Top concerns in healthcare cleaning
15 May 2015
The most pressing issues affecting healthcare cleaning were explored during a special study day organised by The Association of Healthcare Cleaning Professionals' (AHCP) southern branch. Cleaning Matters reports.
A session on demystifying PAS5748 included discussion on the risk-assessment process. Revised in 2014, the guidance requires organisations to assess both elements (i.e. ceilings, toilets and telephones) and functional areas (i.e. main entrance) on a three-point numeric scale for 'infection risk' and 'confidence risk'.
'Infection risk' is the risk of infection for patients, while 'confidence risk' is the risk of a poor public image and the loss of confidence from patients and staff in the organisation's ability to provide a clean, safe environment for care. The risk-assessment outcomes are then used to inform decisions on the frequency of cleaning tasks.
There were mixed views from delegates on some facilities – for example, some believed that any equipment or items in isolation areas should be deemed high risk and cleaned more frequently.
Delegate Lara Wade, from facility-services company ISS, also voiced deeper concerns about the guidance: "Assessing infection risk and confidence risk is too subjective and PAS is too emotive because everyone has a different opinion."
About Health chief executive Nigel Grinstead, who was MC for the day, told the audience: "PAS is not perfect, but it is a tool that may be of use to some organisations that need to get to a more standardised way of assessing risk." He added: "It is too soon to know how many Trusts will take PAS on – it might cost more to implement than what you get out of it, or it could be used as a way to get more resources."
The Care Quality Commission (CQC), the independent regulator of health and adult social care in England, carries out inspections of health and social care services to make sure that they continue to meet the standards.
In a workshop on CQC visits, there was a lot of debate about the skills of inspectors and their understanding. For example, one Trust was put under the spotlight because of its high mortality rates, but it has a Macmillan unit giving palliative care, so this would be expected.
Others said the inspectors would come in and highlight areas they already knew about. The advantages of the inspections did mean that hospital staff were able to get what they needed to make improvements at the time, although standards were difficult to maintain once resources were no longer available.
One delegate said that during their CQC visit little attention was paid to cleaning and the work that goes into keeping the hospital safe. In the report, only one sentence was written to say that care was given in a clean, safe environment, but the delegate said that more feedback was needed to drive improvements.
AHCP patron David Bedwell, who also works as assistant director of Health Facilities Scotland, spoke about standards and highlighted a small study in which high-touch areas were cleaned with antibacterial wipes as staff moved through the hospital. Testing of the surfaces showed an improvement in standards, but the cost of the wipes was highlighted by the financial department and the practice was stopped, despite the fact that this may contribute to reducing the bioburden in the environment and save lives.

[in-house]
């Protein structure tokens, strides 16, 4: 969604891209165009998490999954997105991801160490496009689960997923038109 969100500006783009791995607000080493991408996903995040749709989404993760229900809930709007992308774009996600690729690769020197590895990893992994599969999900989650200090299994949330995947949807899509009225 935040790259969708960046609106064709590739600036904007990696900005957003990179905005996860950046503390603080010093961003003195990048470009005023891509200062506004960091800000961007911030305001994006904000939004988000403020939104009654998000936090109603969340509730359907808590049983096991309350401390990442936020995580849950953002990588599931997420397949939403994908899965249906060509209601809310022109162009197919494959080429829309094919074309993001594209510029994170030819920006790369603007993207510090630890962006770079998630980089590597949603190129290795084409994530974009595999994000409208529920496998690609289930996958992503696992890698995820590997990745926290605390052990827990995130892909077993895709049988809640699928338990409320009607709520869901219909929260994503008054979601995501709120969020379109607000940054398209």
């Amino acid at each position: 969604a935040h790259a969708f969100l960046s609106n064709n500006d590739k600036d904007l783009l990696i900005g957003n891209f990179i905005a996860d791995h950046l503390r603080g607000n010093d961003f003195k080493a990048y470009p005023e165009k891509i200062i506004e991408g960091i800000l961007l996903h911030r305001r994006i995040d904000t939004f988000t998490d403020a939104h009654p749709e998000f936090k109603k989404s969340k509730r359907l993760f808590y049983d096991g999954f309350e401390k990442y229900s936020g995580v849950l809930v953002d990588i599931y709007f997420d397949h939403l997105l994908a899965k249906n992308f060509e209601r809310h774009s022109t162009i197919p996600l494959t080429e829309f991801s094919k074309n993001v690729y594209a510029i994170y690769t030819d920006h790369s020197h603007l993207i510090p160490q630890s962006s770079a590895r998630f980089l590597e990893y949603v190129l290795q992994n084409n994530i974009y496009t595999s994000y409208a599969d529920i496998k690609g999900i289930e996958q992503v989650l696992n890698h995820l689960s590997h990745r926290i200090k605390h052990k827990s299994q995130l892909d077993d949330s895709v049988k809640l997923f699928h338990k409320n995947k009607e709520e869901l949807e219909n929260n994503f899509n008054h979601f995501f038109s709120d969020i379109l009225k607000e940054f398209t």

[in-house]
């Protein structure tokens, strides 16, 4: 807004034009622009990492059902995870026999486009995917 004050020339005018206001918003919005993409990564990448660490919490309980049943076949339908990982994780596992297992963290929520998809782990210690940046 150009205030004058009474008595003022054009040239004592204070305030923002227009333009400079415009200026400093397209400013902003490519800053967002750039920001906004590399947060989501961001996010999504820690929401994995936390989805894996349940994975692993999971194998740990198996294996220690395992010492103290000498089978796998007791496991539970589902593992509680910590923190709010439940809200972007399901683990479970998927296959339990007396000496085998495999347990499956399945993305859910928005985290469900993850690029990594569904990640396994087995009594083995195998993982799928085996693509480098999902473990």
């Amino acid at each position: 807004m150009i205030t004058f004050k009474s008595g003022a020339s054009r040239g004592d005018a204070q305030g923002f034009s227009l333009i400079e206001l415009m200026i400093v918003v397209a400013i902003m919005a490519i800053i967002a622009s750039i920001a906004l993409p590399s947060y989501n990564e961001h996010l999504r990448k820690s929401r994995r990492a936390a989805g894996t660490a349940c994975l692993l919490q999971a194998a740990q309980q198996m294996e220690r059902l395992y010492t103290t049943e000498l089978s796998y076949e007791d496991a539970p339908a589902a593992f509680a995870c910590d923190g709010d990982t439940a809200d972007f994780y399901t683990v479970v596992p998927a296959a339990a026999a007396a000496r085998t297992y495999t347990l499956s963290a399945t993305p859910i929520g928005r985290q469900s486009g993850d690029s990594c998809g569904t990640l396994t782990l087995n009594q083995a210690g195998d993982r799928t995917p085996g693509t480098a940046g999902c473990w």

David emphasised the need to improve hand-hygiene compliance and spoke of the work that NHS Scotland had done to educate children. He said children were able to sing a song as they washed and that this had become the norm, and they were then setting examples for adults.
MRSA & HCAI
In his presentation on MRSA and HCAIs, Derek Butler, chair of MRSA Action UK, said: "Our only limitation to providing a first-class cleaning environment is attitude." He added that, to ensure a patient is kept safe from avoidable healthcare infections, there is a need to change mindsets so that there is an expectation that the environment around the patient is clean.
Derek showed that cleaners were the first line of defence against healthcare infections and that this is a team effort from all those who come in to contact with patients, whether that be cleaners, nurses, doctors or visitors.
The most striking part of the presentation for delegates was when Derek spoke about people of different ages who had been lost to avoidable healthcare infections. In many of the cases presented, all the families had mentioned that the area around their loved ones' bed was filthy.
While there is little risk from Ebola in the UK, healthcare cleaning professionals still need to continue to put measures in place, said Rachel Thaxter, who is the lead nurse for infection prevention & control at Cambridge University Hospitals NHS Foundation Trust. In the UK, there are 26 beds for Ebola patients, with isolation cubicles in specialist hospitals, and high-specification personal protective equipment (PPE) available for staff who treat patients.
Rachel added: "Cambridge University Hospitals also has the provision to disinfect rooms using Hydrogen Peroxide Vapor (HPV) fogging methods, and so we have trained some cleaning supervisors to 'don' and 'doff' high-specification PPE – as Ebola can be contracted by donning and doffing incorrectly."
When removing face masks, for example, if the face is touched then this can present a risk. Following removal, disposable PPE will need to be placed into suitable disposal receptacles and treated as clinical infectious waste.
Delegates were asked for ideas for the Cleaning Olympics event planned for the AHCP's annual conference. As the name suggests, there will be healthcare cleaning tasks created for teams to compete in. Ideas included putting items onto a cleaning trolley in the fastest time. The aim is to improve cleaning, encourage team work and have fun.